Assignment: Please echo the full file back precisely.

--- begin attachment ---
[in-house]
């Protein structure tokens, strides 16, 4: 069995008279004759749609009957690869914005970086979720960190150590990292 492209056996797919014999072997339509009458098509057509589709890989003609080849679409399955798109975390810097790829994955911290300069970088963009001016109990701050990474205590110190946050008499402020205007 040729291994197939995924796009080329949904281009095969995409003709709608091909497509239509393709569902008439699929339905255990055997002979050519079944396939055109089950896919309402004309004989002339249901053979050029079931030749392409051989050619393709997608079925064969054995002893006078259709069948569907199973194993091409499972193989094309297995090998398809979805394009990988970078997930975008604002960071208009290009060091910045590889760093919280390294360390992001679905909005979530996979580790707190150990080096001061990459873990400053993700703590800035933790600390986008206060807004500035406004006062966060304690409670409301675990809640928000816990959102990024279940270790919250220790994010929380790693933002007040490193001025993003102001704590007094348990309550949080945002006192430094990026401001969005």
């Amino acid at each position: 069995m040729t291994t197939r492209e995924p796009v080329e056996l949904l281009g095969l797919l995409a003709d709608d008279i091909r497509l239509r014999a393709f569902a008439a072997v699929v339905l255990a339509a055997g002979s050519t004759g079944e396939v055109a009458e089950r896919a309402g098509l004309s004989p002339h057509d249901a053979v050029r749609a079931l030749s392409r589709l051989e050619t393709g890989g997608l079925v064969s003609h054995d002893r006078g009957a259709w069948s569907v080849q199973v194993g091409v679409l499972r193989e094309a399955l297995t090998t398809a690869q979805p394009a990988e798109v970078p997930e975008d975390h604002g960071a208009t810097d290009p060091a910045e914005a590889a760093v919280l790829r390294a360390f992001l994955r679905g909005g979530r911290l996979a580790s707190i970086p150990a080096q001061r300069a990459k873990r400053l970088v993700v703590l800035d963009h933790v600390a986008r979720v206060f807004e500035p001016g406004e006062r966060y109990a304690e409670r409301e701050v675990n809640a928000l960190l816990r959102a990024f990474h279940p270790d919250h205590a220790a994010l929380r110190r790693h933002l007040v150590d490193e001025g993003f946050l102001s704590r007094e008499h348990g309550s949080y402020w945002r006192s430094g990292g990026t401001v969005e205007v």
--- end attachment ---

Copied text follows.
[in-house]
């Protein structure tokens, strides 16, 4: 069995008279004759749609009957690869914005970086979720960190150590990292 492209056996797919014999072997339509009458098509057509589709890989003609080849679409399955798109975390810097790829994955911290300069970088963009001016109990701050990474205590110190946050008499402020205007 040729291994197939995924796009080329949904281009095969995409003709709608091909497509239509393709569902008439699929339905255990055997002979050519079944396939055109089950896919309402004309004989002339249901053979050029079931030749392409051989050619393709997608079925064969054995002893006078259709069948569907199973194993091409499972193989094309297995090998398809979805394009990988970078997930975008604002960071208009290009060091910045590889760093919280390294360390992001679905909005979530996979580790707190150990080096001061990459873990400053993700703590800035933790600390986008206060807004500035406004006062966060304690409670409301675990809640928000816990959102990024279940270790919250220790994010929380790693933002007040490193001025993003102001704590007094348990309550949080945002006192430094990026401001969005």
């Amino acid at each position: 069995m040729t291994t197939r492209e995924p796009v080329e056996l949904l281009g095969l797919l995409a003709d709608d008279i091909r497509l239509r014999a393709f569902a008439a072997v699929v339905l255990a339509a055997g002979s050519t004759g079944e396939v055109a009458e089950r896919a309402g098509l004309s004989p002339h057509d249901a053979v050029r749609a079931l030749s392409r589709l051989e050619t393709g890989g997608l079925v064969s003609h054995d002893r006078g009957a259709w069948s569907v080849q199973v194993g091409v679409l499972r193989e094309a399955l297995t090998t398809a690869q979805p394009a990988e798109v970078p997930e975008d975390h604002g960071a208009t810097d290009p060091a910045e914005a590889a760093v919280l790829r390294a360390f992001l994955r679905g909005g979530r911290l996979a580790s707190i970086p150990a080096q001061r300069a990459k873990r400053l970088v993700v703590l800035d963009h933790v600390a986008r979720v206060f807004e500035p001016g406004e006062r966060y109990a304690e409670r409301e701050v675990n809640a928000l960190l816990r959102a990024f990474h279940p270790d919250h205590a220790a994010l929380r110190r790693h933002l007040v150590d490193e001025g993003f946050l102001s704590r007094e008499h348990g309550s949080y402020w945002r006192s430094g990292g990026t401001v969005e205007v």